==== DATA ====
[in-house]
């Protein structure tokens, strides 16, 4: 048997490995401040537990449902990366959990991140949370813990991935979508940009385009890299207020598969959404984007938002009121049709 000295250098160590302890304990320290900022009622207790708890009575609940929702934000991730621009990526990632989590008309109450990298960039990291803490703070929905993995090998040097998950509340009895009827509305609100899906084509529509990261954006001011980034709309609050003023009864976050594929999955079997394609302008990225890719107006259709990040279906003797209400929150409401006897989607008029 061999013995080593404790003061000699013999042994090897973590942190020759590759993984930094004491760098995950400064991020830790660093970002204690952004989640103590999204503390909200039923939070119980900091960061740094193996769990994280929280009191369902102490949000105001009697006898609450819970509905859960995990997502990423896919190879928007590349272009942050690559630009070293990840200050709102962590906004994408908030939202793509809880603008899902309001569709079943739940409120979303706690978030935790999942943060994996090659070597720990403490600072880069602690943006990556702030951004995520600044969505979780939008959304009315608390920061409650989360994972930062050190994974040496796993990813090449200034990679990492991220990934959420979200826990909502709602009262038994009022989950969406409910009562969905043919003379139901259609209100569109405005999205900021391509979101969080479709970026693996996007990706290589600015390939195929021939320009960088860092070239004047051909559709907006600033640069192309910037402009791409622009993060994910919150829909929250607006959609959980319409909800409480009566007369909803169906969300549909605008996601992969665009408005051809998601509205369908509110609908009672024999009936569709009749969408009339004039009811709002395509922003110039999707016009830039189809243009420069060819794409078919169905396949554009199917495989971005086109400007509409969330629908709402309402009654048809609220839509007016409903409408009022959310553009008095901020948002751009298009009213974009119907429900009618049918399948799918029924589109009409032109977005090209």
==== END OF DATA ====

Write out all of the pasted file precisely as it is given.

[in-house]
């Protein structure tokens, strides 16, 4: 048997490995401040537990449902990366959990991140949370813990991935979508940009385009890299207020598969959404984007938002009121049709 000295250098160590302890304990320290900022009622207790708890009575609940929702934000991730621009990526990632989590008309109450990298960039990291803490703070929905993995090998040097998950509340009895009827509305609100899906084509529509990261954006001011980034709309609050003023009864976050594929999955079997394609302008990225890719107006259709990040279906003797209400929150409401006897989607008029 061999013995080593404790003061000699013999042994090897973590942190020759590759993984930094004491760098995950400064991020830790660093970002204690952004989640103590999204503390909200039923939070119980900091960061740094193996769990994280929280009191369902102490949000105001009697006898609450819970509905859960995990997502990423896919190879928007590349272009942050690559630009070293990840200050709102962590906004994408908030939202793509809880603008899902309001569709079943739940409120979303706690978030935790999942943060994996090659070597720990403490600072880069602690943006990556702030951004995520600044969505979780939008959304009315608390920061409650989360994972930062050190994974040496796993990813090449200034990679990492991220990934959420979200826990909502709602009262038994009022989950969406409910009562969905043919003379139901259609209100569109405005999205900021391509979101969080479709970026693996996007990706290589600015390939195929021939320009960088860092070239004047051909559709907006600033640069192309910037402009791409622009993060994910919150829909929250607006959609959980319409909800409480009566007369909803169906969300549909605008996601992969665009408005051809998601509205369908509110609908009672024999009936569709009749969408009339004039009811709002395509922003110039999707016009830039189809243009420069060819794409078919169905396949554009199917495989971005086109400007509409969330629908709402309402009654048809609220839509007016409903409408009022959310553009008095901020948002751009298009009213974009119907429900009618049918399948799918029924589109009409032109977005090209």